It was several months after Trump took office and all of my regular exercise routines weren’t working. Yoga, running weren’t enough. I felt scared and angry all the time. On a whim, I joined a women-owned kickboxing gym (bags only) in Atlanta and learned to throw a punch for the first time. It was the hardest workout of my life. At the same time, I felt safe in the gym’s mainly women-identified space. After these really intense classes, I noticed how carefully and tenderly many in the room would wipe down and disinfect the bags. It struck me as such an act of love for those coming into class next. The poem started with that image, that tension.
Is there a city or place, real or imagined, that influences your writing?
I’ve lived in a lot of places—Tennessee, Washington D.C., France, the Netherlands, San Francisco, Atlanta, and now Cambridge—and they all feature in my writing to some extent. I write a lot about mountains because I grew up in Southern Appalachia. Stan Plumly once told us in workshop: You can’t escape your landscape. Every year that rings truer for me. But I’m currently obsessed with a 9th century church in Aachen, Germany that I’ve tried to write about for over a decade; I think I’ve finally found the way in.
Do you have any rituals or traditions that you do in order to write?
I’m not sure if I have any rituals, but I need to feel alone. I need a closed door or a silent nook where I can feel anonymous. I feel most focused and productive in the mornings for sure, which is hard when the school year is in full force. So, at this point in life, I tend to write in intense short stretches when I have time off.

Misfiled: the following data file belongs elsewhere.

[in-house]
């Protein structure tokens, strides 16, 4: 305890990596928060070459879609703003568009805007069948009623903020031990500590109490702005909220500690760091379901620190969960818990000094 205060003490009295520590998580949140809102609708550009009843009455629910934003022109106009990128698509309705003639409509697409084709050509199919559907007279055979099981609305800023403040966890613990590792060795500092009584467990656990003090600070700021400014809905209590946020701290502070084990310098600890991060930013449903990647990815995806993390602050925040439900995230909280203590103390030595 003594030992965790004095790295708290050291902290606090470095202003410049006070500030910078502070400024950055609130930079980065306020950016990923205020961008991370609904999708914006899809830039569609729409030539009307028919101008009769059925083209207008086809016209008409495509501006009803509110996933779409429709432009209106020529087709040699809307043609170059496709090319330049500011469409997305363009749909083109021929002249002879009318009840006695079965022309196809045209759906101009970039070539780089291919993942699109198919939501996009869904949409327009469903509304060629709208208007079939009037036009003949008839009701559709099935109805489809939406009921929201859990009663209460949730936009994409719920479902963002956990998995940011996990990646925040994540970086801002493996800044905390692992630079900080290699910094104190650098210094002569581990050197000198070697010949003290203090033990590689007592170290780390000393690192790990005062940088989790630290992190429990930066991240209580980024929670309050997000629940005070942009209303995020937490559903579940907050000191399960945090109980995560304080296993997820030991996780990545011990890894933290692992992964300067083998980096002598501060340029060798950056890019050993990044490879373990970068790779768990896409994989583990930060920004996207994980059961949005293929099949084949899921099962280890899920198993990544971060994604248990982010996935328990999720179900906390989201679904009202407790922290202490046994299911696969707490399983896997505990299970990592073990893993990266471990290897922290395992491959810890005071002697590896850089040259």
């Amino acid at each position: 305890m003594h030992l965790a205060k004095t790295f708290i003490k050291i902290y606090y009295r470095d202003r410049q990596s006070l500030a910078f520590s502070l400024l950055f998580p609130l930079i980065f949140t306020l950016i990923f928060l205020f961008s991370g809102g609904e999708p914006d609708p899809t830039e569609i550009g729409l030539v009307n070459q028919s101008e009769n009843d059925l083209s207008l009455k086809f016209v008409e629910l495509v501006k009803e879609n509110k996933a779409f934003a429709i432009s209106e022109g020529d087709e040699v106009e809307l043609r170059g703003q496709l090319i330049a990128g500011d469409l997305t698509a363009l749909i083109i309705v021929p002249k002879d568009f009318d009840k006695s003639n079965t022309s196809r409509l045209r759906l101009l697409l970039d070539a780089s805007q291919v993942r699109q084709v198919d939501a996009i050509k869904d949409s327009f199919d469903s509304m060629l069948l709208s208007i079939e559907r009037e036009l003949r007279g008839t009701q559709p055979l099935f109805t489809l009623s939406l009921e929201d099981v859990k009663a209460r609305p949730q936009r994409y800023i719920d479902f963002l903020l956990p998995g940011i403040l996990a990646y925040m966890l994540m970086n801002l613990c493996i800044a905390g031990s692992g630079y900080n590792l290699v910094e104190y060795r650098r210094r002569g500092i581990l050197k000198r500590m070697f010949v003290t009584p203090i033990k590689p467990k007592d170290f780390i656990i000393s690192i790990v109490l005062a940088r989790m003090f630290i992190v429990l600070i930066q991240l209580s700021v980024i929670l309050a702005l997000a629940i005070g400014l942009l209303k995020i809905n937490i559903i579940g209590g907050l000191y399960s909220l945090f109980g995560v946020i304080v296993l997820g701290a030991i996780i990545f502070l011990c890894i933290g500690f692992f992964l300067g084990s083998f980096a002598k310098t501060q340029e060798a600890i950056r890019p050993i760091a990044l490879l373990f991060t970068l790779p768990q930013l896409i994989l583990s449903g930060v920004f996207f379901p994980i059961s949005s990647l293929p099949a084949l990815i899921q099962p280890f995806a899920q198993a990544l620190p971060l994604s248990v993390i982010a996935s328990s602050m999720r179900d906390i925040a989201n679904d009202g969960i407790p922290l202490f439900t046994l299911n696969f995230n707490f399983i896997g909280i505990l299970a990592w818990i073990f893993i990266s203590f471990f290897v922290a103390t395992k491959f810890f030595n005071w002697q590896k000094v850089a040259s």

Who typically gets the first read of your work?
Writers who are also dear friends. I have a group of women from my Atlanta days with whom I share my most recent work. But I also have a handful of writer friends from various workshops and writing communities that have been an anchor for me for YEARS. I dream of getting to tell them all thank you in a book acknowledgements page one day. These friends are so precious to me.
What are you working on currently?
In some very new, rough poems, I’m exploring our relationship to various kinds of technology, especially as we increasingly interact with nature and each other through technology. But I’m also revising a novel set in East Tennessee where I grew up and dreaming up the shape for a new novel set far from home.
What are you reading right now?
I’ve found a rotating stack of books across genres keeps me from doomscrolling online. So, I’m reading a few things at the moment: Octavia Butler’s Lilith’s Brood trilogy, Esther Lee’s Sacrificial Metal, Stephanie Soileau’s Last One Out Shut Off the Lights, Safiya Umoja Noble’s Algorithms of Oppression, and Sasha Costanza-Chock’s Design Justice.
L. S. MCKEE’s writing has appeared in Best New Poets 2016, The Georgia Review, Crazyhorse, Copper Nickel, Blackbird, Gulf Coast, Oversound, B O D Y, and elsewhere. She received her MFA from the University of Maryland and was a Wallace Stegner Fellow in poetry at Stanford. Originally from the mountains of East Tennessee, she lives in Boston and teaches writing and communication across disciplines at MIT.